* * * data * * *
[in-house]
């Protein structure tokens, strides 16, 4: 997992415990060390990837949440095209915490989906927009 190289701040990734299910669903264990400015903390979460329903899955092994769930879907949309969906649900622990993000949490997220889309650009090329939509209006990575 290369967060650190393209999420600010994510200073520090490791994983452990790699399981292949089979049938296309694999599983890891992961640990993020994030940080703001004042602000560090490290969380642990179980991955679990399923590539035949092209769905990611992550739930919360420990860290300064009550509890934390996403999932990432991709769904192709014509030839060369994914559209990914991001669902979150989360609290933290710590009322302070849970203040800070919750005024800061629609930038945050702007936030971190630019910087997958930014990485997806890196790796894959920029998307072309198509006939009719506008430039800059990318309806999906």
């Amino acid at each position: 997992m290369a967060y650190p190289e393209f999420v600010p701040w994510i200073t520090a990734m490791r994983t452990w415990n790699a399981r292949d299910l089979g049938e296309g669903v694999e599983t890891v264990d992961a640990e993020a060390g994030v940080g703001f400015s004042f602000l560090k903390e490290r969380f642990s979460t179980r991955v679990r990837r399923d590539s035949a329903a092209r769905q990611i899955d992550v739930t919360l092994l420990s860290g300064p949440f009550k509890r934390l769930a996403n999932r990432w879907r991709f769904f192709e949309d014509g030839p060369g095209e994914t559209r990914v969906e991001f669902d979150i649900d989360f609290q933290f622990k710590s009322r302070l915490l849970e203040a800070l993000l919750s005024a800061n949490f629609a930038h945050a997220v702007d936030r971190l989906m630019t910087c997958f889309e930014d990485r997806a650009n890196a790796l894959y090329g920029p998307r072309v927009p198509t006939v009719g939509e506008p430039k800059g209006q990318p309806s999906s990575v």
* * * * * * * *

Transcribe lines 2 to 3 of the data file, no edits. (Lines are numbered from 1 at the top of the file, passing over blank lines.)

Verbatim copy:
């Protein structure tokens, strides 16, 4: 997992415990060390990837949440095209915490989906927009 190289701040990734299910669903264990400015903390979460329903899955092994769930879907949309969906649900622990993000949490997220889309650009090329939509209006990575 290369967060650190393209999420600010994510200073520090490791994983452990790699399981292949089979049938296309694999599983890891992961640990993020994030940080703001004042602000560090490290969380642990179980991955679990399923590539035949092209769905990611992550739930919360420990860290300064009550509890934390996403999932990432991709769904192709014509030839060369994914559209990914991001669902979150989360609290933290710590009322302070849970203040800070919750005024800061629609930038945050702007936030971190630019910087997958930014990485997806890196790796894959920029998307072309198509006939009719506008430039800059990318309806999906």
């Amino acid at each position: 997992m290369a967060y650190p190289e393209f999420v600010p701040w994510i200073t520090a990734m490791r994983t452990w415990n790699a399981r292949d299910l089979g049938e296309g669903v694999e599983t890891v264990d992961a640990e993020a060390g994030v940080g703001f400015s004042f602000l560090k903390e490290r969380f642990s979460t179980r991955v679990r990837r399923d590539s035949a329903a092209r769905q990611i899955d992550v739930t919360l092994l420990s860290g300064p949440f009550k509890r934390l769930a996403n999932r990432w879907r991709f769904f192709e949309d014509g030839p060369g095209e994914t559209r990914v969906e991001f669902d979150i649900d989360f609290q933290f622990k710590s009322r302070l915490l849970e203040a800070l993000l919750s005024a800061n949490f629609a930038h945050a997220v702007d936030r971190l989906m630019t910087c997958f889309e930014d990485r997806a650009n890196a790796l894959y090329g920029p998307r072309v927009p198509t006939v009719g939509e506008p430039k800059g209006q990318p309806s999906s990575v």